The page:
Solitude Sweetened

by James Meikle, 1730-1799

The affection of a parent

Now that I am a father, and know the affection of a parent—would I not defend from every danger—would I not bestow every truly good thing—would I not implore every blessing—on my tender children? Would I not nourish their infant state—correct and educate their childhood—inspect, reprove, and admonish them in youth? Would I allow the dear little creatures—to play with sharp pointed knives—to frolic on the brink of a rapid torrent—or dance around a pit's mouth? Would I permit them to eat deadly berries—or to put a cup of poison to their tender lips? However indulgent, would I allow them to disobey my commands? And if they labored under any disease which threatened their precious life, what pains or expenses would I spare to procure them relief? If assured that a physician lived somewhere, who could heal them without fail—would I not send to the uttermost corner of the land? would I not travel to the ends of earth?

But, hear me, O parents! If our concern for our children ends only with their bodies—we are monsters of cruelty! Would we pluck them from fire and water—and yet permit them to plunge into the fire of hell, and lie under the billows of Jehovah's wrath? Will we snatch from them sword, pistol, or knife—and allow them to wound themselves to the very soul with sin? Will we chastise their disobedience to us—and wink at their spitting in the very face of God, by open acts of sin? Are we fond to have them educated and well-bred—and yet let them live in the neglect of prayer, which is the highest disrespect that can be put on the Author of our being?

In a word, is this the sum of our kindness, is this the height of our concern for our dear children—to see them happy in time, flourishing in the affairs of this life—though they end up being miserable beyond description through eternity itself? Will their bodily pain excite our sympathy, and will we do all in our power to have their diseases healed—and yet have no concern that their souls pine under sin, and they suffer all the pangs of hell? Will we not bring them in our prayers, to the Physician of souls, to the Savior of sinners?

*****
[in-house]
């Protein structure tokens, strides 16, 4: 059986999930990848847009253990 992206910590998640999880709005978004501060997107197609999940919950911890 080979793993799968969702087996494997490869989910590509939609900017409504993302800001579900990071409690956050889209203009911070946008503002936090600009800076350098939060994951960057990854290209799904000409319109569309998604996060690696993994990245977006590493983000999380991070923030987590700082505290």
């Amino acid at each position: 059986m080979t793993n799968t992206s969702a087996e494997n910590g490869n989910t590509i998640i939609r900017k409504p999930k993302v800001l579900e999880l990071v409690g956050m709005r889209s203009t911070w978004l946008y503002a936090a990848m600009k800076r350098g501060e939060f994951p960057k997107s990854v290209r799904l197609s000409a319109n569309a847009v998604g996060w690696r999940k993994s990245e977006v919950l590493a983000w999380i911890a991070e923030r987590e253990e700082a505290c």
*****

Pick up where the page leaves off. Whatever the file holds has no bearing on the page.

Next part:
I have but one request for all of my children, and that is--that they may fear and serve God here--and enjoy him forever! No matter though they sweat for their daily bread, (this is entailed on all mankind)—only let them feed on the hidden manna! Let them toil and spin for their apparel—but let them be covered in Christ's righteousness. How would I count my house renowned, and my family ennobled, if there sprang from it—not wealthy princes or kings, (let potsherds of the earth strive for such earthly vanities)—but pillars for the temple of God in glory--who shall dwell in the presence of the King of kings--when time is no more!

Again, whatever compassion I feel towards my tender children—such pity will the Lord show towards those who fear him. And though I will not give my child everything it cries for, or is fond of; yet I will give it what I know to be good for it. So will our heavenly Father deal with us. Why, then, do we so often worry?

Again, how does a child confide in his parents? To them he tells all his needs. He has not the least doubt of their affection. He boasts of their protection to his play-fellows, and thinks himself safe in their presence. Why, then, should the children of our heavenly Father, the sons of adoption, not bring all their needs to God, rely oh his love, boast of his protection, and conclude themselves safe under the conduct of his unerring providence?